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Model, Model on the Screen, What's the Cost of Going Green?


  • Dowlatabadi, Hadi
  • Boyd, David
  • MacDonald, Jamie


How much a policy is expected to cost and who bears the brunt of that cost play a significant role in the debates that shape regulations. We do not have a good track record of predicting costs and their ultimate distribution, but systematic reviews of past assessments have identified some of the factors that lead to errors. A wide range of expected costs of climate policy have been hotly debated, but all are likely to be wrong. This does not mean that we should continue a debate using ill-informed analyses. On the contrary, we need early small experiments to shed light on key unknowns. Environmental stewardship is a long-term challenge and an adaptive regulatory approach promises to inform policy targets and improve controls through sequential regulatory phases that promote: innovation, flexibility and diffusion of best technologies.

Suggested Citation

  • Dowlatabadi, Hadi & Boyd, David & MacDonald, Jamie, 2004. "Model, Model on the Screen, What's the Cost of Going Green?," Discussion Papers dp-04-17, Resources For the Future.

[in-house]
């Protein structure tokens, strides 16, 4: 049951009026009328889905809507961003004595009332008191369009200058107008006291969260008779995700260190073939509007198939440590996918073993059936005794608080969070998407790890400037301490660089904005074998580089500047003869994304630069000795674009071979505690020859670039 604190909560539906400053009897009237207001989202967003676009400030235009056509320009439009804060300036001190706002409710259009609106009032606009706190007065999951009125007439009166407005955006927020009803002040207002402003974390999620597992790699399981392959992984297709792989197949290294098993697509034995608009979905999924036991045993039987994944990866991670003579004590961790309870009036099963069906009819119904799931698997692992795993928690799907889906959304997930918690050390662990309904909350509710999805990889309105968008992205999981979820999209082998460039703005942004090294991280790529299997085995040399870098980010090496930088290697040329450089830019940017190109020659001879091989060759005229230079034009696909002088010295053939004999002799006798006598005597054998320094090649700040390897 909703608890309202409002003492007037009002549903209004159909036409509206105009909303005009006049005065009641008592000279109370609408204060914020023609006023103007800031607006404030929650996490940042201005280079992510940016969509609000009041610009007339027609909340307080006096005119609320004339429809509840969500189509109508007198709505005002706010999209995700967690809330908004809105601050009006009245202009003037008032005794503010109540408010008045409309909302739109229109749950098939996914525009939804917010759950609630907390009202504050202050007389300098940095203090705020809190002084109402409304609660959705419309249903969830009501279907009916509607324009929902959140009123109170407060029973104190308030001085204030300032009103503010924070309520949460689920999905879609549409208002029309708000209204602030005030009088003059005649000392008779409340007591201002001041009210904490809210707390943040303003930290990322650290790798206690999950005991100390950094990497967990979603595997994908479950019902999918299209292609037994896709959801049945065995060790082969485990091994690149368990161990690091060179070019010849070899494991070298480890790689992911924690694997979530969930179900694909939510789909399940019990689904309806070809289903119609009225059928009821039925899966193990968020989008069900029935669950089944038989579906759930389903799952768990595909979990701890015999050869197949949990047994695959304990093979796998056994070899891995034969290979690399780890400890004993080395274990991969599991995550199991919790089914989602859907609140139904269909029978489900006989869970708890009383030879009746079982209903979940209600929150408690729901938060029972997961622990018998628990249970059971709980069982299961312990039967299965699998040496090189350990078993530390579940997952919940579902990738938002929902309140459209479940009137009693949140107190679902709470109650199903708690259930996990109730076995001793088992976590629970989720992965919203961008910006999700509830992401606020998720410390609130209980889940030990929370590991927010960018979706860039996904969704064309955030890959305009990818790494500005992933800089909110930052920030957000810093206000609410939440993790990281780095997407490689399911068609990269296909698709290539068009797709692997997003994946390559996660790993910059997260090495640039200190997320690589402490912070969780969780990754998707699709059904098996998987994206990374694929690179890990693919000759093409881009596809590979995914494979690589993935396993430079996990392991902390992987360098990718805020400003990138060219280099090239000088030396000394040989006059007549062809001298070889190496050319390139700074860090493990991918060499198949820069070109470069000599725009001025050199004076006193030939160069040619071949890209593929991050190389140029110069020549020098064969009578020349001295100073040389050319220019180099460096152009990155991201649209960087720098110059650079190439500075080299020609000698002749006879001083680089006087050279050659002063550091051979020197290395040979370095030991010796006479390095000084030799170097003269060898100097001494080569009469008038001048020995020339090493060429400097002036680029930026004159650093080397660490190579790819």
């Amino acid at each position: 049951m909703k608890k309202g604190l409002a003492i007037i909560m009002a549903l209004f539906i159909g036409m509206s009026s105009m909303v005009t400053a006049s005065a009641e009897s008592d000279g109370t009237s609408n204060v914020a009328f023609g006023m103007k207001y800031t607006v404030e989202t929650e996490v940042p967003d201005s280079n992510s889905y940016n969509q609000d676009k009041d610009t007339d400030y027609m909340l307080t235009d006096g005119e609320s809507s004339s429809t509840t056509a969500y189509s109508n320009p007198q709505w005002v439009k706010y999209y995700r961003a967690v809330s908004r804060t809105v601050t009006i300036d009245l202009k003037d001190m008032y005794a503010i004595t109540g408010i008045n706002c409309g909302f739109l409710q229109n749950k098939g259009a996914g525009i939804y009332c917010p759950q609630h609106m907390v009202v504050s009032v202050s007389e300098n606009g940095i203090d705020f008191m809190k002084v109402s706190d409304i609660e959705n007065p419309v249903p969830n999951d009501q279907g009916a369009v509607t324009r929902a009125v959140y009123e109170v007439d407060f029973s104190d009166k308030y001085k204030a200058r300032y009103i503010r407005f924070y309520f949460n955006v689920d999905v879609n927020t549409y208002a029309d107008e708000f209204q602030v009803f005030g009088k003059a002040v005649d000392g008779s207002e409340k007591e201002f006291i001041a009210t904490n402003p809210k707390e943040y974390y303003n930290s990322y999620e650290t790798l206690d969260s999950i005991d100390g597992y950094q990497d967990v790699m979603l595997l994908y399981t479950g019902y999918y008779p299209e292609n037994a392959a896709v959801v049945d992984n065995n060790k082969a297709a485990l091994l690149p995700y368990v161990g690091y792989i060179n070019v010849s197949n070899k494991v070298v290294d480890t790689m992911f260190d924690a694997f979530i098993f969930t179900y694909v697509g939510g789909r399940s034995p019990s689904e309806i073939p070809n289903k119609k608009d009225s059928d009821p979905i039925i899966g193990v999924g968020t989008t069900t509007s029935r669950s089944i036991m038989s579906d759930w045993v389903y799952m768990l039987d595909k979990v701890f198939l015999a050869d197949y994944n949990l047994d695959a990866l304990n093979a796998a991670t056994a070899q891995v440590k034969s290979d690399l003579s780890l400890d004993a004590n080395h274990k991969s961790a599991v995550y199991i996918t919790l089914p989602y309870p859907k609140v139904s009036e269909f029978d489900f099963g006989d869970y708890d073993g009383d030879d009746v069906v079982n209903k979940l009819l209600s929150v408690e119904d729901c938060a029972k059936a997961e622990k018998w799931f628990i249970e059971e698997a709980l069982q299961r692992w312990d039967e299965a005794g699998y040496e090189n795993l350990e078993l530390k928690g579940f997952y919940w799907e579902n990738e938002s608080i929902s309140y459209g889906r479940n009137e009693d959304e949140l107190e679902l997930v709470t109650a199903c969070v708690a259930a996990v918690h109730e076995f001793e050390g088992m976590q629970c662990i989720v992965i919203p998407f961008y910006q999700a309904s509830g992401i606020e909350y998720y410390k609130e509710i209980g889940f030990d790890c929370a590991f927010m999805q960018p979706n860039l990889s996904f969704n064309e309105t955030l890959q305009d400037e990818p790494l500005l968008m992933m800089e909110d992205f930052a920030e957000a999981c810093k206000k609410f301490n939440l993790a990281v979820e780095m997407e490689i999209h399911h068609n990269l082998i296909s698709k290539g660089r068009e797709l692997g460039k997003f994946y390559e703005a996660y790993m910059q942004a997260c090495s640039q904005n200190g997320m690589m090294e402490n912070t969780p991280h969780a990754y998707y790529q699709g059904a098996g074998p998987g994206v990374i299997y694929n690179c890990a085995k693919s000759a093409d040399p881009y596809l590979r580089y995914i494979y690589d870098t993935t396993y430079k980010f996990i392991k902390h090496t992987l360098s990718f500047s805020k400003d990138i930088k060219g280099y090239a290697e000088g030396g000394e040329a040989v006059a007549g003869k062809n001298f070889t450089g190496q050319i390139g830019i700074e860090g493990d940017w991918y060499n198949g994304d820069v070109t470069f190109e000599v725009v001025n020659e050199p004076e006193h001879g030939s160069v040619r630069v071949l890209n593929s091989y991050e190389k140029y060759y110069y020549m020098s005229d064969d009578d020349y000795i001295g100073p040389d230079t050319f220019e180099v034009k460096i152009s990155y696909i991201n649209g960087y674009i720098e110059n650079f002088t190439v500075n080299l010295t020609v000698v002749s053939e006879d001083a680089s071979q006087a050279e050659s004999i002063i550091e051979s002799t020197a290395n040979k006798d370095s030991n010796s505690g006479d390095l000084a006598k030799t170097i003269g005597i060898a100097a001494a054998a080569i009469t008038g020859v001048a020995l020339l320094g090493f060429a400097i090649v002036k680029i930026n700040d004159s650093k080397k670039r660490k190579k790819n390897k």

• Handle: RePEc:rff:dpaper:dp-04-17

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    References listed on IDEAS

    1. Hazilla, Michael & Kopp, Raymond J, 1990. "Social Cost of Environmental Quality Regulations: A General Equilibrium Analysis," Journal of Political Economy, University of Chicago Press, vol. 98(4), pages 853-873, August.
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    6. Boyd, James, 1998. "Searching for the Profit in Pollution Prevention: Case Studies in the Corporate Evaluation of Environmental Opportunities," Discussion Papers dp-98-30, Resources For the Future.
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    More about this item


    cost estimation; climate policy; modeling; adaptive management;

    JEL classification:

    • D21 - Microeconomics - - Production and Organizations - - - Firm Behavior: Theory
    • D82 - Microeconomics - - Information, Knowledge, and Uncertainty - - - Asymmetric and Private Information; Mechanism Design
    • D83 - Microeconomics - - Information, Knowledge, and Uncertainty - - - Search; Learning; Information and Knowledge; Communication; Belief; Unawareness
    • F13 - International Economics - - Trade - - - Trade Policy; International Trade Organizations
    • O31 - Economic Development, Innovation, Technological Change, and Growth - - Innovation; Research and Development; Technological Change; Intellectual Property Rights - - - Innovation and Invention: Processes and Incentives

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